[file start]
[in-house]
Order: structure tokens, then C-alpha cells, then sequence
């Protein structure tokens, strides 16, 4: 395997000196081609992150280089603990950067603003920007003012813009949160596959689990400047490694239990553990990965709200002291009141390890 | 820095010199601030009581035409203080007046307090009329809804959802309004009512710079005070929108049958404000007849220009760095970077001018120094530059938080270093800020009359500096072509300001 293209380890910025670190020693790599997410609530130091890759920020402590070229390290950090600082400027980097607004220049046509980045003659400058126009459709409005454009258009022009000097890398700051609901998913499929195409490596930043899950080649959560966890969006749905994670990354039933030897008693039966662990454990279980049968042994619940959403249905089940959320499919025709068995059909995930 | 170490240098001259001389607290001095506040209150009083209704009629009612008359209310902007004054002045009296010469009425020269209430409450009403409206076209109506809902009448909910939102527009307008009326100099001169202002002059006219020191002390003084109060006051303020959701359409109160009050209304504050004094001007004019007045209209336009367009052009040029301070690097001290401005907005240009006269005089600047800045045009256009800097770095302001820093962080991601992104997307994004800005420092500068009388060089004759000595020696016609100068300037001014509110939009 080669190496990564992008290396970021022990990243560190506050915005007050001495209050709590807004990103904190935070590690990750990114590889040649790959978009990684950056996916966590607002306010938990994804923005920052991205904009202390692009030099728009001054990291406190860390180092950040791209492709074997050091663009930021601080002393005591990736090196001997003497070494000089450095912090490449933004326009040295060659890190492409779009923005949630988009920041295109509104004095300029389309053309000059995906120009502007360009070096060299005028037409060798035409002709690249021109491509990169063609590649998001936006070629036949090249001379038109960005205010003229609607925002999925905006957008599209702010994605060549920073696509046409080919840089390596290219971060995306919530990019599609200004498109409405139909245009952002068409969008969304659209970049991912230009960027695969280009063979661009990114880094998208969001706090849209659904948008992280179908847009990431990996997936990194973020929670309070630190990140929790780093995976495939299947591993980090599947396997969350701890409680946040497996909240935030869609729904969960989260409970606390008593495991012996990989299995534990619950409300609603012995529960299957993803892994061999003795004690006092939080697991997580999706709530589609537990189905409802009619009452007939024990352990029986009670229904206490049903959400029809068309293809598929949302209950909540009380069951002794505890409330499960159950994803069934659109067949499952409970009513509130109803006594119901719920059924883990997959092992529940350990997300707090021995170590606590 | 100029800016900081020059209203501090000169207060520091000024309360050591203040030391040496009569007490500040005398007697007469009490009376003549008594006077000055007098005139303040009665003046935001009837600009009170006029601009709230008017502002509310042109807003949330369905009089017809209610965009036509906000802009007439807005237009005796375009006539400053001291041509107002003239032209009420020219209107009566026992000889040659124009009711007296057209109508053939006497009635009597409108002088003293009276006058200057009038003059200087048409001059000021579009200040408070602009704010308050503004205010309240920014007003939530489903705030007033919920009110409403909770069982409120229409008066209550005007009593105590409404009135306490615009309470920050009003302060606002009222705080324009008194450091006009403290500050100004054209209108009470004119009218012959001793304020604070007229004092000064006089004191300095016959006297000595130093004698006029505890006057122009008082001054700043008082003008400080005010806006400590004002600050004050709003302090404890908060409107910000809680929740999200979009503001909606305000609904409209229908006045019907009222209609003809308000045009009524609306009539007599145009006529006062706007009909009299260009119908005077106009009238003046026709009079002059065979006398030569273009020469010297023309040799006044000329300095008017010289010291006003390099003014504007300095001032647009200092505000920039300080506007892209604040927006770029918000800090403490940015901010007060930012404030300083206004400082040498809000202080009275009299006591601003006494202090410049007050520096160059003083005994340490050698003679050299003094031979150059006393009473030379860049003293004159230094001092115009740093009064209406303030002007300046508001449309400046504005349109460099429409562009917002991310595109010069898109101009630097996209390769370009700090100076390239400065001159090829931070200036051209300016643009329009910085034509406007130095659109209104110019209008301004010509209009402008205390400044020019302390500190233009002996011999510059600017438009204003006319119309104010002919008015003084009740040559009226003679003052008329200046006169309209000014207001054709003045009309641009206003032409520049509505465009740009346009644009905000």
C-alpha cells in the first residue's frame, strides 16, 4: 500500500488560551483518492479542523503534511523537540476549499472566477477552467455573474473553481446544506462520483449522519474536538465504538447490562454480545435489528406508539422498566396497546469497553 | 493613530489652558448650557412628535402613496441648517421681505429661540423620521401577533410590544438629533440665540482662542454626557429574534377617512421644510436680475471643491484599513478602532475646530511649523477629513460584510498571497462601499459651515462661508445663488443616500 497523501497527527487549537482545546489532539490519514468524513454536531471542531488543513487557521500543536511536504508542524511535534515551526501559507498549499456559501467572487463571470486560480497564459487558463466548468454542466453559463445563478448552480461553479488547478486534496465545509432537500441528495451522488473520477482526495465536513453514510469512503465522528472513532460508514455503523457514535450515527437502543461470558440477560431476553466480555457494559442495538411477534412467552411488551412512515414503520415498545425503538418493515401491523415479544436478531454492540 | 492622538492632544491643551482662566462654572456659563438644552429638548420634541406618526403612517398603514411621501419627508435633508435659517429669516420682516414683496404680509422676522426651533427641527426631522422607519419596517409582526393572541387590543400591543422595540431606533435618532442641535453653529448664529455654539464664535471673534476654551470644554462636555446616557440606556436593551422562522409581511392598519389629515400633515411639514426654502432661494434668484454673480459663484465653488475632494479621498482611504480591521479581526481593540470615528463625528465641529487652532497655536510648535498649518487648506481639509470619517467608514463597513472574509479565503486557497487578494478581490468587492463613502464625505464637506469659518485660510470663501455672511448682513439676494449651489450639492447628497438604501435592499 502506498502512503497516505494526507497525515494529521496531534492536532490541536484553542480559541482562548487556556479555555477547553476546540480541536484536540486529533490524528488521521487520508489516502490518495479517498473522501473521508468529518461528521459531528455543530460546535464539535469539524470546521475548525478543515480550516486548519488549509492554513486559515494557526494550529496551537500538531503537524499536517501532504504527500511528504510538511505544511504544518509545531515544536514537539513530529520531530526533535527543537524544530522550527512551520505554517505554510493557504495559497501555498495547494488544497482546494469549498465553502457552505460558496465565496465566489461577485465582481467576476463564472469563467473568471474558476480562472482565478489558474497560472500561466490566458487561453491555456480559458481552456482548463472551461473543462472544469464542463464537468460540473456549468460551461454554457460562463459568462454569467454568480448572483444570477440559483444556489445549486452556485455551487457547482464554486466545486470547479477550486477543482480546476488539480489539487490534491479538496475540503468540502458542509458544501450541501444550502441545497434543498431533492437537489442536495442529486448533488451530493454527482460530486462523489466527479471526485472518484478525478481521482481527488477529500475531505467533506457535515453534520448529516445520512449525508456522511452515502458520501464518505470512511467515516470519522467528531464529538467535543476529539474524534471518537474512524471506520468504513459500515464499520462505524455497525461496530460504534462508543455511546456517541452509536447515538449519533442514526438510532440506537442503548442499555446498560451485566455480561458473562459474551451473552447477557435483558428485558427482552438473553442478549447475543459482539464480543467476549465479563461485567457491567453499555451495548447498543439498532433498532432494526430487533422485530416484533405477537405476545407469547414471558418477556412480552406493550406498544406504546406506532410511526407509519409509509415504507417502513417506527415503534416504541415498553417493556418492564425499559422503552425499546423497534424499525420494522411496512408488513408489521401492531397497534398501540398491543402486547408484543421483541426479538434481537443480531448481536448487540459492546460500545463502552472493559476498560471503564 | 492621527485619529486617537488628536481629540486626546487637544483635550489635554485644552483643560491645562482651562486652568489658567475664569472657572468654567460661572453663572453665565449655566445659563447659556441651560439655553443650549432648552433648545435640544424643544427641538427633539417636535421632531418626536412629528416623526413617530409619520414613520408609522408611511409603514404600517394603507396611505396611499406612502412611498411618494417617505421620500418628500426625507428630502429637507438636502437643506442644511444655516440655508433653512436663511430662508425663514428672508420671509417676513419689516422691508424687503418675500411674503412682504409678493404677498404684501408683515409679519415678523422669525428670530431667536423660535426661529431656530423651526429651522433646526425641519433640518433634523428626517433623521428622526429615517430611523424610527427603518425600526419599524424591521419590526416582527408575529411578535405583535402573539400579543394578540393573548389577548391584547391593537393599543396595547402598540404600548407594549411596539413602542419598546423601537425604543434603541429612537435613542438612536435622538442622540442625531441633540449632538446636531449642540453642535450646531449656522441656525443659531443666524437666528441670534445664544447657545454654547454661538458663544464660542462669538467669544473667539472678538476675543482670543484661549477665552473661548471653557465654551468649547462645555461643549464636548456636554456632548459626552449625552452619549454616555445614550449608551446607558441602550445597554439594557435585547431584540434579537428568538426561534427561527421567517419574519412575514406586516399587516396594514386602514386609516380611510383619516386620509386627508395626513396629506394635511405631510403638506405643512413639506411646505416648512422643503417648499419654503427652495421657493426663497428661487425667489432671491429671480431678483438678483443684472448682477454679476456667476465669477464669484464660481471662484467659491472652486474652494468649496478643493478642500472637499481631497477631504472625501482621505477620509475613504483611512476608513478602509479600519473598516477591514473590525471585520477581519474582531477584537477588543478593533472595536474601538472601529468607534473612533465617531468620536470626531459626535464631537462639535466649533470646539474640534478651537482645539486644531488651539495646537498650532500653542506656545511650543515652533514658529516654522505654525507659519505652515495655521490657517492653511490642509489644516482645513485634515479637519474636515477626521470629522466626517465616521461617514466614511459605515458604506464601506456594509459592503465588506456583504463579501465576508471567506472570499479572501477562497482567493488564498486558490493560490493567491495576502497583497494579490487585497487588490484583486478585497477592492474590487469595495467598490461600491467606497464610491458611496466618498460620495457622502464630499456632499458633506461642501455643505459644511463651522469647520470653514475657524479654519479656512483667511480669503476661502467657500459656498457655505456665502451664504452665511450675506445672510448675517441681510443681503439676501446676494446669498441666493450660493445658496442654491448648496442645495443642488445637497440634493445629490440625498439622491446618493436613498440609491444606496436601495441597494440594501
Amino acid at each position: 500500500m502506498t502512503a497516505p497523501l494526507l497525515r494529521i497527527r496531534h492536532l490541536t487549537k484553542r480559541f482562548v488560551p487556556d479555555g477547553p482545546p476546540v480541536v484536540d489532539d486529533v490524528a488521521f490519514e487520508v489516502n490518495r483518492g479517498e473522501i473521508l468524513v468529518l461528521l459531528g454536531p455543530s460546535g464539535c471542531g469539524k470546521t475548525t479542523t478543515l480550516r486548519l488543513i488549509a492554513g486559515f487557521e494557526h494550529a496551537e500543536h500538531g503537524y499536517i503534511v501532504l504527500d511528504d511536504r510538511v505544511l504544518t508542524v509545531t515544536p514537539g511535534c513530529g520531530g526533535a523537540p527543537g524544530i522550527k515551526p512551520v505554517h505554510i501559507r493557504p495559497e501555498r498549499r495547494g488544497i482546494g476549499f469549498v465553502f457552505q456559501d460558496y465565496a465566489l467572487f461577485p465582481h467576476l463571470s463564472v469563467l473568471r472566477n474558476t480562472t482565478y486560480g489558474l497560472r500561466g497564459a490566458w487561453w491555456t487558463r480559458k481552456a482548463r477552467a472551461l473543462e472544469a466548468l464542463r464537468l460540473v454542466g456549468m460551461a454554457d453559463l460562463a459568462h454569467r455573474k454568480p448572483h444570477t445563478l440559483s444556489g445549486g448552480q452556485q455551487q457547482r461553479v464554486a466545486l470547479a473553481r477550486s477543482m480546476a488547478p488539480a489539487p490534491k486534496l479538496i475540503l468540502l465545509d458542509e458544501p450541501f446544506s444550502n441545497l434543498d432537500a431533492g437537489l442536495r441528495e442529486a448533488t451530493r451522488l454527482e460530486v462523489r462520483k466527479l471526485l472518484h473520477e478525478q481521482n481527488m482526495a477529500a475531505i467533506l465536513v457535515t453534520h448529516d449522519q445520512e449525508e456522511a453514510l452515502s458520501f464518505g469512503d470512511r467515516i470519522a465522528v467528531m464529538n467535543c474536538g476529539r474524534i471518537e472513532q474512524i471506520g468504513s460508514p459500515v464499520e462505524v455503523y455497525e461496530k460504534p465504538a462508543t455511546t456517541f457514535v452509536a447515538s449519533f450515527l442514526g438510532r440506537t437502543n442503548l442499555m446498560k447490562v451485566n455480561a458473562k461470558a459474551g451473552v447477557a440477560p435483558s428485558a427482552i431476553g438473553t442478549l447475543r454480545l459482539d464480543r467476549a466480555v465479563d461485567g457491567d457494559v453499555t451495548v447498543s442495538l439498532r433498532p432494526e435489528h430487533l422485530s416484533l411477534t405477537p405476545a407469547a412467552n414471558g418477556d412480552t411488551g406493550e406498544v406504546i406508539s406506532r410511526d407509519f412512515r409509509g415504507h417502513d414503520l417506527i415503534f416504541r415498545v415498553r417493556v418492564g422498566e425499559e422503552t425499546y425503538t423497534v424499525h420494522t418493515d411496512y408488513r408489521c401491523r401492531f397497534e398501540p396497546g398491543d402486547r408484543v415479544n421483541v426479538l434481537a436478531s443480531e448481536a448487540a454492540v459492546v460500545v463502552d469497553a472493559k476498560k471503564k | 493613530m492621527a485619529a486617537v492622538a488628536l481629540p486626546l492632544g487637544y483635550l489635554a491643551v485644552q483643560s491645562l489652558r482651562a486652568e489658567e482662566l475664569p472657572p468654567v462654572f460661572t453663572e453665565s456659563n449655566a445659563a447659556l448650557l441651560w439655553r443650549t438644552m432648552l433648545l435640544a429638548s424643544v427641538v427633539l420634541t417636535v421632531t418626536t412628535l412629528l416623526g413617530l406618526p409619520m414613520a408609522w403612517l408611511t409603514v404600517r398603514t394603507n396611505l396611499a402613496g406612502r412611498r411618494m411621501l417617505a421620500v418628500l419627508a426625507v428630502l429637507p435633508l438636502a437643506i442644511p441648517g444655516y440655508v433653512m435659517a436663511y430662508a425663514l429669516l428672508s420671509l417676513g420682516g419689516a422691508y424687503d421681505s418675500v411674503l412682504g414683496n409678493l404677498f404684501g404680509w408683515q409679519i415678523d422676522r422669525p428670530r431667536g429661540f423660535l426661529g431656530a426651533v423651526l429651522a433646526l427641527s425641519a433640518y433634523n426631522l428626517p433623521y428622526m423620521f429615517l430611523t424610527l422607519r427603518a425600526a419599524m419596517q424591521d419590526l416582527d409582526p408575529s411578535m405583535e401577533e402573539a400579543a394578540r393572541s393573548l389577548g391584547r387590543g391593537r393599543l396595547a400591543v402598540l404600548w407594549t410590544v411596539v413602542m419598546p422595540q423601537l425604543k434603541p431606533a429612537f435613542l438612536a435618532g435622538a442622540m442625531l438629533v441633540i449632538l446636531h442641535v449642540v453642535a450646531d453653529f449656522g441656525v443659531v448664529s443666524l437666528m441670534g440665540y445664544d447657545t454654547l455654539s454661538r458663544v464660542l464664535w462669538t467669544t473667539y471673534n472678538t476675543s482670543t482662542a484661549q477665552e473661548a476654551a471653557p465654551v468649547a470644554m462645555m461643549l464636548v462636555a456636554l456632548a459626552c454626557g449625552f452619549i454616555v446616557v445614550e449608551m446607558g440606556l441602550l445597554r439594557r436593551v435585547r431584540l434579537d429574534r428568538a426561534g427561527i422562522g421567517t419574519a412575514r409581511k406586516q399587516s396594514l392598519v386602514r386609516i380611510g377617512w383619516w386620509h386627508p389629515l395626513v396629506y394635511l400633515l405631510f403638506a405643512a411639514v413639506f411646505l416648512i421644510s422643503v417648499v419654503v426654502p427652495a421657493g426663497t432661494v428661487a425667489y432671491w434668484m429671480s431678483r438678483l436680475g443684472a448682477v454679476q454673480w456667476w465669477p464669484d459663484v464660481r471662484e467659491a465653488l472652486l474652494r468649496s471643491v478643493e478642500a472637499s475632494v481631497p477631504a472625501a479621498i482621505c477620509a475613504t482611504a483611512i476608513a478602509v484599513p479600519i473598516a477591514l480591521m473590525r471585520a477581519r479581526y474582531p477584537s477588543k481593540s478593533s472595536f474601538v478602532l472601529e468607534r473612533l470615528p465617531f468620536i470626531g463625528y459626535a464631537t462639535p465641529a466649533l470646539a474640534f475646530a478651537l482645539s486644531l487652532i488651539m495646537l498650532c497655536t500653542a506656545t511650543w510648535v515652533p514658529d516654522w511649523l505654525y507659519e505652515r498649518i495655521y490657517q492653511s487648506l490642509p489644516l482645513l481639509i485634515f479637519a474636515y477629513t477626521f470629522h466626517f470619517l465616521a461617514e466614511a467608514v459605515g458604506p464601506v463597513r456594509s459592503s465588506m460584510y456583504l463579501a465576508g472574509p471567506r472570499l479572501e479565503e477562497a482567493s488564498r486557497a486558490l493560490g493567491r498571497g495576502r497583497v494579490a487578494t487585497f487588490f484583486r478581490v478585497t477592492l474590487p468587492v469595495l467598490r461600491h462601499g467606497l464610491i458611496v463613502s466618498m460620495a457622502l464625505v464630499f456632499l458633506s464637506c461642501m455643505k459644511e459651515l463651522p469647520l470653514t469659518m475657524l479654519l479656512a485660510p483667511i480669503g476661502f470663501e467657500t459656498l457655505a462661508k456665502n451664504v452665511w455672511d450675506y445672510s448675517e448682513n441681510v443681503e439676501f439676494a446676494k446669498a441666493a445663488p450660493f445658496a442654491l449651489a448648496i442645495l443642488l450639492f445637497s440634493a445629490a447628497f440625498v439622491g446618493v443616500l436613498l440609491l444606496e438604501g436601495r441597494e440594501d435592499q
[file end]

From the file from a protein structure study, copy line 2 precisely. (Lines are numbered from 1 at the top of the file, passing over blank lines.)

Order: structure tokens, then C-alpha cells, then sequence